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The ITIL policy of priority is based on the concept that Priority = Impact + Urgency By looking

at something from the combined perspective of Impact (often referred to as severity or degree of
failure) and Urgency (time sensitivity and business criticality) we can derive Priority. They key
difference that ITIL presents with the concept of Priority versus the classic usage of Severity is
that severity alone does not provide enough context for Prioritization. The urgency factor needs
to be added to severity in order to provide an accurate understanding of how to prioritize activity.

Priority Model Impact is a measure of the degree of realized or potential business process
failure caused by an incident, problem, change or release. In one sense you can equate Impact to
equal the extent to which agreed service level agreements are or will be degraded. The scope of
service degradation is measured by the number of services, systems or users affected. Generally,
impact is differentiated by scope:

 High: Business Unit, floor, branch or LOB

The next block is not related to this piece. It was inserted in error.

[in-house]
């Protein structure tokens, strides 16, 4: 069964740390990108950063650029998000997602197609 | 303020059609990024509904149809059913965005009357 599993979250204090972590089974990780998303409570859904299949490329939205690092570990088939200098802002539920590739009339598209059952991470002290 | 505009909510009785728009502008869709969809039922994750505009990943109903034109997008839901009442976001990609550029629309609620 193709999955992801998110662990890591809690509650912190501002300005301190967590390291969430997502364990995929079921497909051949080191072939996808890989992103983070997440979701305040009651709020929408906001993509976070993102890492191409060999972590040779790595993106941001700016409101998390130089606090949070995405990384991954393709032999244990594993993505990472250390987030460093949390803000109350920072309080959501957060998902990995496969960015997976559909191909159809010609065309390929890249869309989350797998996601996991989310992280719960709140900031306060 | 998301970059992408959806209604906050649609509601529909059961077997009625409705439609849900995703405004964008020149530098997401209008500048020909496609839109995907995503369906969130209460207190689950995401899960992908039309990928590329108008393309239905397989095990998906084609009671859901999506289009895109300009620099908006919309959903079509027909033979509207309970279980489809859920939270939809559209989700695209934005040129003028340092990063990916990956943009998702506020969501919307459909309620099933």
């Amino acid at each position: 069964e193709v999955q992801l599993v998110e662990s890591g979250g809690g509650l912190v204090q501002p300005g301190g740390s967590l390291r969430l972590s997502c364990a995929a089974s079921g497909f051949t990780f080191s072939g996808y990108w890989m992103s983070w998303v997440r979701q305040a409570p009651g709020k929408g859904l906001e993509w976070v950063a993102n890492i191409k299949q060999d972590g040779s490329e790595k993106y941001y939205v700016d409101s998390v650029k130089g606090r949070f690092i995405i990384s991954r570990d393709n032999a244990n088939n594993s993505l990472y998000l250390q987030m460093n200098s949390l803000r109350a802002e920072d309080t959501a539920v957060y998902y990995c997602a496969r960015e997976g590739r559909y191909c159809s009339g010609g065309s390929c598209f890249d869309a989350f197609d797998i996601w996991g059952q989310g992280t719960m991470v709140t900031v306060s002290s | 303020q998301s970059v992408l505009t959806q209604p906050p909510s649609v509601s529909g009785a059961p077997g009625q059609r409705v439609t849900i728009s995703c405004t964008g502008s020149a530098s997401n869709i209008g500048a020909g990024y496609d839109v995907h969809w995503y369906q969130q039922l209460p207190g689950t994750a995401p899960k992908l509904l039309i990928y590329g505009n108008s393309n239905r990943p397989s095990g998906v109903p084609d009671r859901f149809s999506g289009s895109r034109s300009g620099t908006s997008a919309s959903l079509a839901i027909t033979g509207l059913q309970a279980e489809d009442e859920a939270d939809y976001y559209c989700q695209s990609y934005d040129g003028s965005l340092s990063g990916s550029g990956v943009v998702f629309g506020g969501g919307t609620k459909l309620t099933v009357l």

 Medium: small group of users

 Low: single user

However, impact can also be altered by VIP status, which can be based on organizational
hierarchy (e.g. executives, VP's, managing directors) or a particular role (i.e. specific users who
justify immediate or special attention based on business role). In the case of users with VIP
status, impact can be assigned as follows:

 High: a group of users with VIP status

 Medium: a single user with VIP status

Urgency Since a high-impact incident does not by default, have to be solved immediately, it is
not necessarily a high priority incident. Urgency provides a second measure of business
criticality, which indicates the necessary speed of resolving an incident of a certain impact.
Whereas impact is defined by scope, urgency is defined by time. It is determined by the time
sensitivity requirement for a resolution, as measured in terms of financial, brand, or security
impact of a particular service's downtime. For Example: for the same period of downtime, a core
business service will cost the business more than a back office administration service. Therefore,
urgency is also based on levels of time sensitivity:

 High: Core Business Service — an activity that has a direct financial, brand or security
impact on the business organization (e.g. trading applications)

 Medium: Support Service — an activity that directly supports the execution of a core
business service (e.g. printing services)

 Low: Non-urgent Service — an activity that does not directly support a core business
service and is not time sensitive (e.g. Internal Company Intranet Portal)
Problem Priority Matrix